Democrats have been quick to counter with accusations that Trump and his new administration will leave low-income Americans without health coverage. Obamacare also expanded Medicaid, which most states have adopted, and which accounts for nearly half of the claimed 20 million consumers who gained insurance after its adoption. Repealing Obamacare, its advocates claim, will leave those Americans in the lurch.
Trump’s second appointment this week provides a clear answer to those accusations. Seema Verma will take over the Centers for Medicare and Medicaid Services after having worked with vice-president elect Mike Pence to craft Indiana’s Medicaid expansion, as well as with Kentucky’s Matt Bevin and a handful of other Republican governors. Verma helped create Healthy Indiana 2.0 plan (HIP), a program that mixes the base coverage of Medicaid with tax credits and HSAs to produce incentives making utilization more efficient and effective.
In August, Verma wrote of the need for market-based reforms of Medicaid. She emphasized the need to introduce price signals to consumers of government-run plans as a means of both saving costs and improving outcomes. “Contributions are a way for members to demonstrate personal responsibility, but they also encourage members to stay engaged with their health plan, providers, and overall personal health,” Verma explained. “Because HIP Plus members’ own dollars are at stake, they have “skin in the game” and therefore an incentive to make cost-conscious health care decisions.”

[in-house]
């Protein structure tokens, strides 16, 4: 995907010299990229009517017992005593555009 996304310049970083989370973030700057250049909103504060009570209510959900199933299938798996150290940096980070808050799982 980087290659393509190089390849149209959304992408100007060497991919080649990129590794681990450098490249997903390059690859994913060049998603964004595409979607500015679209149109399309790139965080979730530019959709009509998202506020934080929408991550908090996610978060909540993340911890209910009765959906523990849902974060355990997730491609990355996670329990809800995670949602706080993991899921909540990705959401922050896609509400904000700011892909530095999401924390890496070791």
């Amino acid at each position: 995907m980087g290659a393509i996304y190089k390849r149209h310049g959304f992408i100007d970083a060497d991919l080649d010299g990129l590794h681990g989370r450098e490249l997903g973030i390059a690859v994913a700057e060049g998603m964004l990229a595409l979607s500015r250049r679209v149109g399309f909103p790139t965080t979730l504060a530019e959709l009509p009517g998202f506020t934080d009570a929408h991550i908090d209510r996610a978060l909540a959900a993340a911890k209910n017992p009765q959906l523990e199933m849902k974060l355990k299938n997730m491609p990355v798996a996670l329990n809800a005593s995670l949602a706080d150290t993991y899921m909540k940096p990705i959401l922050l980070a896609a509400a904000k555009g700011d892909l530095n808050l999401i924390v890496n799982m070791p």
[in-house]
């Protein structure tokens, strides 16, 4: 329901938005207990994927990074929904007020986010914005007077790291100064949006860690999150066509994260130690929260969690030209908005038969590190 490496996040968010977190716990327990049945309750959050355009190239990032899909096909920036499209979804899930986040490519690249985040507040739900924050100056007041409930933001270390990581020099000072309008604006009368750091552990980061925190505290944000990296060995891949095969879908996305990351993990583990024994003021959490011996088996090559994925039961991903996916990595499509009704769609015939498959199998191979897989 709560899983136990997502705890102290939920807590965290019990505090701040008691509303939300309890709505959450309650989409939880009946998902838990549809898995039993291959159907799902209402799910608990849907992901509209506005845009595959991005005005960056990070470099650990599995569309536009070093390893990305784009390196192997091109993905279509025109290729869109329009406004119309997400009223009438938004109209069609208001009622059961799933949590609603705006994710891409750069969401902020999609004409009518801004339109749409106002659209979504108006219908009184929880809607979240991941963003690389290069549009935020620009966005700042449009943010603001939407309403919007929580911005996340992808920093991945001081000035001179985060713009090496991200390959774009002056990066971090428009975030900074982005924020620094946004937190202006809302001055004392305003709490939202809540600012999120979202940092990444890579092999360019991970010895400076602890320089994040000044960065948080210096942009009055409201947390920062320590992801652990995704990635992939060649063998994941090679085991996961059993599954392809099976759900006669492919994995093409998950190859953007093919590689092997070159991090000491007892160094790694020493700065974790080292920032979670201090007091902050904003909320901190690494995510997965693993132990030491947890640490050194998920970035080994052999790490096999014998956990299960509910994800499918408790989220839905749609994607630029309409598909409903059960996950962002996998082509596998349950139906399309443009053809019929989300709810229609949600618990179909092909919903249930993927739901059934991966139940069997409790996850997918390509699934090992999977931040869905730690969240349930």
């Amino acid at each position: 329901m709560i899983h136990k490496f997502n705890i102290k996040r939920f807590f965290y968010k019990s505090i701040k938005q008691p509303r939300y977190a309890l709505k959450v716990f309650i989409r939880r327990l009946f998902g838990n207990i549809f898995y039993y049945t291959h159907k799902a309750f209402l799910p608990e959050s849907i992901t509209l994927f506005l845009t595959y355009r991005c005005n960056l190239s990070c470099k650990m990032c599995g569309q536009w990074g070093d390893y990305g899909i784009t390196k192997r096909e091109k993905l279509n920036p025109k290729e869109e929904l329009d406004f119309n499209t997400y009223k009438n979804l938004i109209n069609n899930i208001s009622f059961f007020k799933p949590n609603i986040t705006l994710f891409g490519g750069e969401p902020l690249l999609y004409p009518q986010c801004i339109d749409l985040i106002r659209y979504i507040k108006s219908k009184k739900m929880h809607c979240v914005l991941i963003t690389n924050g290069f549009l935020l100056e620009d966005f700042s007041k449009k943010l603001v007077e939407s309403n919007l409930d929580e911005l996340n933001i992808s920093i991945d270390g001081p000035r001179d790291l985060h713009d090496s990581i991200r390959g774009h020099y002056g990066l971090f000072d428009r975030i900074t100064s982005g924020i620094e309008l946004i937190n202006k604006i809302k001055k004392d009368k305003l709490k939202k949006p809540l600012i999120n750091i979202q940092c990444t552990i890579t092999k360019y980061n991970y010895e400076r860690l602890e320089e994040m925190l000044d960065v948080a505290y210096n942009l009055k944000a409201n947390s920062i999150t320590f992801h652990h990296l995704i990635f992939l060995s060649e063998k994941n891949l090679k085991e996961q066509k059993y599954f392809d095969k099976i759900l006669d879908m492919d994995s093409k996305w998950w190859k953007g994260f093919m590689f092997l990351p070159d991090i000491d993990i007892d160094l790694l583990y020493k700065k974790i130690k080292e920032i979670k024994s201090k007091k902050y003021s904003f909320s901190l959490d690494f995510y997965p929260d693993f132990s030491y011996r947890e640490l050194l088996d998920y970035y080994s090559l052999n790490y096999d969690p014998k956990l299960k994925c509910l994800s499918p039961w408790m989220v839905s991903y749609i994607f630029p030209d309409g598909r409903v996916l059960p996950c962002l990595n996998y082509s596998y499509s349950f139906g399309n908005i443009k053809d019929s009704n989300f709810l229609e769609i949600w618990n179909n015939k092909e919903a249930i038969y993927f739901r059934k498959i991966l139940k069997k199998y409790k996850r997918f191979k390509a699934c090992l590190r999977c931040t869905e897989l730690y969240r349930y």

The two appointments make an impressive pair for Americans hoping to see an end to the ACA, its skyrocketing costs, and its increasing lack of choice and coverage. Price has the legislative and professional background needed to advise Congress on a plan to replace Obamacare and the expertise to put it in place, while Verma has the experience in handling Medicaid to ensure a smooth transition and reform. Trump has sent a Price signal all his own on Obamacare – don’t bet on amendments.